Rev. Alban Butler (1711–73). Volume III: March. The Lives of the Saints. 1866. March 15. 

Saints Abraham and Mary

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Saint Abraham

Solitary and Priest
(†370)

and Saint Mary (†375)

his niece
(†370)

Abraham was a rich nobleman of Edessa, born in the year 300. Ceding to his parents’ desire, while still very young he married, but escaped to a cell near the city as soon as the feast was over. His family searched for him for seventeen days, and were still more astonished when they found him. Why are you surprised? he asked them. Admire instead the favor God has granted me, the grace to bear the yoke of His service, which He has wanted to impose on me without regard to my unworthiness. He walled up his cell door, leaving only a small window open for the food which would be brought to him from that time on.

The wealth which fell to Saint Abraham by the death of his parents ten years after his retirement, he gave to the poor by the good offices of a friend, to whose probity he entrusted the commission. Since many were seeking him out for advice and consolation, the Bishop of Edessa ordained him priest, overruling his humility. Soon after his ordination, he was sent to an idolatrous city which had hitherto been deaf to every messenger. He was insulted, beaten, and three times banished, but he returned each time with fresh zeal. For three years he pleaded with God for those souls, and in the end prevailed. Every citizen came to him for Baptism. After providing for their spiritual needs he went back to his cell, more than ever convinced of the power of prayer.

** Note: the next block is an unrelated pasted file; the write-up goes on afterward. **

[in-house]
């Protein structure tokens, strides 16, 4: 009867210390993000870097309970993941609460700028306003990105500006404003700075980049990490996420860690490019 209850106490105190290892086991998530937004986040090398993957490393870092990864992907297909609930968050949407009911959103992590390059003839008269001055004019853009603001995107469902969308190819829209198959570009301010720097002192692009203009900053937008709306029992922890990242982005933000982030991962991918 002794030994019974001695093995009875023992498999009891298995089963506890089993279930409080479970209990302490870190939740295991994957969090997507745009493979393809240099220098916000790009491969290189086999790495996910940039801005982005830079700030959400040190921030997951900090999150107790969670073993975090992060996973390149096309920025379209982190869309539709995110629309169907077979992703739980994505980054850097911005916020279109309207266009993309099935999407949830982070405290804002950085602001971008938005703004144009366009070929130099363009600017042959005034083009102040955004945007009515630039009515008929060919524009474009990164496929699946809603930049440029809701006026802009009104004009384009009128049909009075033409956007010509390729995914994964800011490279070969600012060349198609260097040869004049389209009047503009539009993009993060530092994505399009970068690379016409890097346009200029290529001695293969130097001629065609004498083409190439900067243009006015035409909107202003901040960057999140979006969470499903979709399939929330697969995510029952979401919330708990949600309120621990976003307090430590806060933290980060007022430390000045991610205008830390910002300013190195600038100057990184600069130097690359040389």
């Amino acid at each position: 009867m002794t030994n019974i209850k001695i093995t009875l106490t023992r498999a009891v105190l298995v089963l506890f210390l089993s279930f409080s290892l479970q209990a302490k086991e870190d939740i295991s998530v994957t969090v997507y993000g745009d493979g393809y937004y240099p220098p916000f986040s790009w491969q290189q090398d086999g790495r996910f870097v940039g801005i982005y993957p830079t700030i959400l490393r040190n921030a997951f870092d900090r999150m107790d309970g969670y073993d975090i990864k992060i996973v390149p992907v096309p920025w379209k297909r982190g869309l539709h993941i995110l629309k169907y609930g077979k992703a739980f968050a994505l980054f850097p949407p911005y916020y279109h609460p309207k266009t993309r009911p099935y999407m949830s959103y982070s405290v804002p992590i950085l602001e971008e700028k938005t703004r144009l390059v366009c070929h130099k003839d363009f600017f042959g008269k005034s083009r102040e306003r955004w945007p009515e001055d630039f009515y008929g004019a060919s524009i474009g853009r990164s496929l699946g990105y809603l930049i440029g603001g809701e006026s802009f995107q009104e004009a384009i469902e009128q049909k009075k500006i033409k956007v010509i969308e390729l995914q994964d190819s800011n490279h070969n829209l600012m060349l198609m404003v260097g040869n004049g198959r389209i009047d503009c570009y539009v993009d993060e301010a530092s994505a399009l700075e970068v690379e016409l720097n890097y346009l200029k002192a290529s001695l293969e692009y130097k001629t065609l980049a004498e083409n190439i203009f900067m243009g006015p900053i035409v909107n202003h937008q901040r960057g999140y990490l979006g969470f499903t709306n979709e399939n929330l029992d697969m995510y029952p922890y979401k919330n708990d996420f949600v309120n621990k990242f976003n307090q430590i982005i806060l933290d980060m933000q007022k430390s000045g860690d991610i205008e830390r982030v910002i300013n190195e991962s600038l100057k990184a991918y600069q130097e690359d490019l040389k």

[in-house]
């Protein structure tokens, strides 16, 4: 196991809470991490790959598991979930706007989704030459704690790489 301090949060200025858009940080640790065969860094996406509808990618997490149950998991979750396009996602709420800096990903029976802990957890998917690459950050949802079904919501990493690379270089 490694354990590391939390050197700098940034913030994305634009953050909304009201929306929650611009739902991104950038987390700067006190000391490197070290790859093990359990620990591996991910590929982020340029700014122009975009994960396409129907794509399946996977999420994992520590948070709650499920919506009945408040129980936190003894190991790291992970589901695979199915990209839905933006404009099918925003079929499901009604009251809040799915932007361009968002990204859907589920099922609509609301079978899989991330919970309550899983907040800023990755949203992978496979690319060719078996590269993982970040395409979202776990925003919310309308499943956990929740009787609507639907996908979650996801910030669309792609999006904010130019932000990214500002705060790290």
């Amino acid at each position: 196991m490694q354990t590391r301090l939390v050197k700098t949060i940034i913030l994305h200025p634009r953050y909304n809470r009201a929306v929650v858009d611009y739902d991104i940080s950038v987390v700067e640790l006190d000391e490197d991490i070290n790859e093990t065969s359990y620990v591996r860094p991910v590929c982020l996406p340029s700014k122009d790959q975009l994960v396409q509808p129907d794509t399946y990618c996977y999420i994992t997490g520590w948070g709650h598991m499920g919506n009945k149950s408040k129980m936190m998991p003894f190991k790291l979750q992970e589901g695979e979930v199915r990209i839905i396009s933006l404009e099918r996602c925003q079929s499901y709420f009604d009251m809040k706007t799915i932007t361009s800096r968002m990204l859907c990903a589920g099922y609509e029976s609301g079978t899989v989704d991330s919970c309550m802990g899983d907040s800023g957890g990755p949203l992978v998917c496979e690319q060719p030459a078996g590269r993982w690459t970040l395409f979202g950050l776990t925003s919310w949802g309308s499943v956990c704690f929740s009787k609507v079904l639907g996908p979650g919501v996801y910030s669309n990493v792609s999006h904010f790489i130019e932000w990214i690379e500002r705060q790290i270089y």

In that cell, then, for fifty years, he would continue to sing God’s praises and implore mercy for himself and for all men. Saint Ephrem wrote of him that a day did not pass without his shedding tears; but that despite his constant and severe penance, he always maintained an agreeable disposition and a healthy and vigorous body. He never reproved anyone with sharpness, but all he said was seasoned with the salt of charity and gentleness.

His brother on dying left an only daughter, Mary, to the Saint’s care. He placed her in a cell near his own, and devoted himself to training her in perfection. After twenty years of innocence she grew lax and fled to a distant city, where she drowned the voice of her conscience in sin. For two years the Saint and his friend Saint Ephrem prayed earnestly for her. Then Abraham went in disguise to seek the lost sheep, and had the joy of bringing her back to the desert a true penitent. She received the gift of miracles, and her countenance after death shone as the sun. Saint Abraham died five years before her, in about 360. All of Edessa came for his last blessing and to secure his relics.

Reflection. Oh, that we might realize the omnipotence of prayer! Every soul was created to glorify God eternally; and it is in the power of everyone to add to the glory of God by the salvation of his neighbor. Let us make good use of this talent of prayer.

Les Petits Bollandistes: Vies des Saints, by Msgr. Paul Guérin (Bloud et Barral: Paris, 1882), Vol. 3; Little Pictorial Lives of the Saints, a compilation based on Butler’s Lives of the Saints and other sources by John Gilmary Shea (Benziger Brothers: New York, 1894).